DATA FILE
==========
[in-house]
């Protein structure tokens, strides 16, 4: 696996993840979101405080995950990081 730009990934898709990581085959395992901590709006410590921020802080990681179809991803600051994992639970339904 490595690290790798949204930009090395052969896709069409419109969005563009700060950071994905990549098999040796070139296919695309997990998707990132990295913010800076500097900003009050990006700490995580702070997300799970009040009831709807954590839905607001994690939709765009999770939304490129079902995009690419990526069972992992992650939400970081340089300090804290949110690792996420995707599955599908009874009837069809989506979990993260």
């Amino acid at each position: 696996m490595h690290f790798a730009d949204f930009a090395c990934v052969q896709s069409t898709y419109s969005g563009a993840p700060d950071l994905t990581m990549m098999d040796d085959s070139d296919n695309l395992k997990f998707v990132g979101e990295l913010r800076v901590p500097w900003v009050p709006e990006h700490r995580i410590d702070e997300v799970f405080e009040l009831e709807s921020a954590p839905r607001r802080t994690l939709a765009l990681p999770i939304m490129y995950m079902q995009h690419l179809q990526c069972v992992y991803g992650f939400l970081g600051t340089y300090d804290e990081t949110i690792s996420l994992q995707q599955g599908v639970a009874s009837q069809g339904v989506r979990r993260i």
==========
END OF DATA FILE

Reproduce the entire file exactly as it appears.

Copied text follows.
[in-house]
């Protein structure tokens, strides 16, 4: 696996993840979101405080995950990081 730009990934898709990581085959395992901590709006410590921020802080990681179809991803600051994992639970339904 490595690290790798949204930009090395052969896709069409419109969005563009700060950071994905990549098999040796070139296919695309997990998707990132990295913010800076500097900003009050990006700490995580702070997300799970009040009831709807954590839905607001994690939709765009999770939304490129079902995009690419990526069972992992992650939400970081340089300090804290949110690792996420995707599955599908009874009837069809989506979990993260």
């Amino acid at each position: 696996m490595h690290f790798a730009d949204f930009a090395c990934v052969q896709s069409t898709y419109s969005g563009a993840p700060d950071l994905t990581m990549m098999d040796d085959s070139d296919n695309l395992k997990f998707v990132g979101e990295l913010r800076v901590p500097w900003v009050p709006e990006h700490r995580i410590d702070e997300v799970f405080e009040l009831e709807s921020a954590p839905r607001r802080t994690l939709a765009l990681p999770i939304m490129y995950m079902q995009h690419l179809q990526c069972v992992y991803g992650f939400l970081g600051t340089y300090d804290e990081t949110i690792s996420l994992q995707q599955g599908v639970a009874s009837q069809g339904v989506r979990r993260i």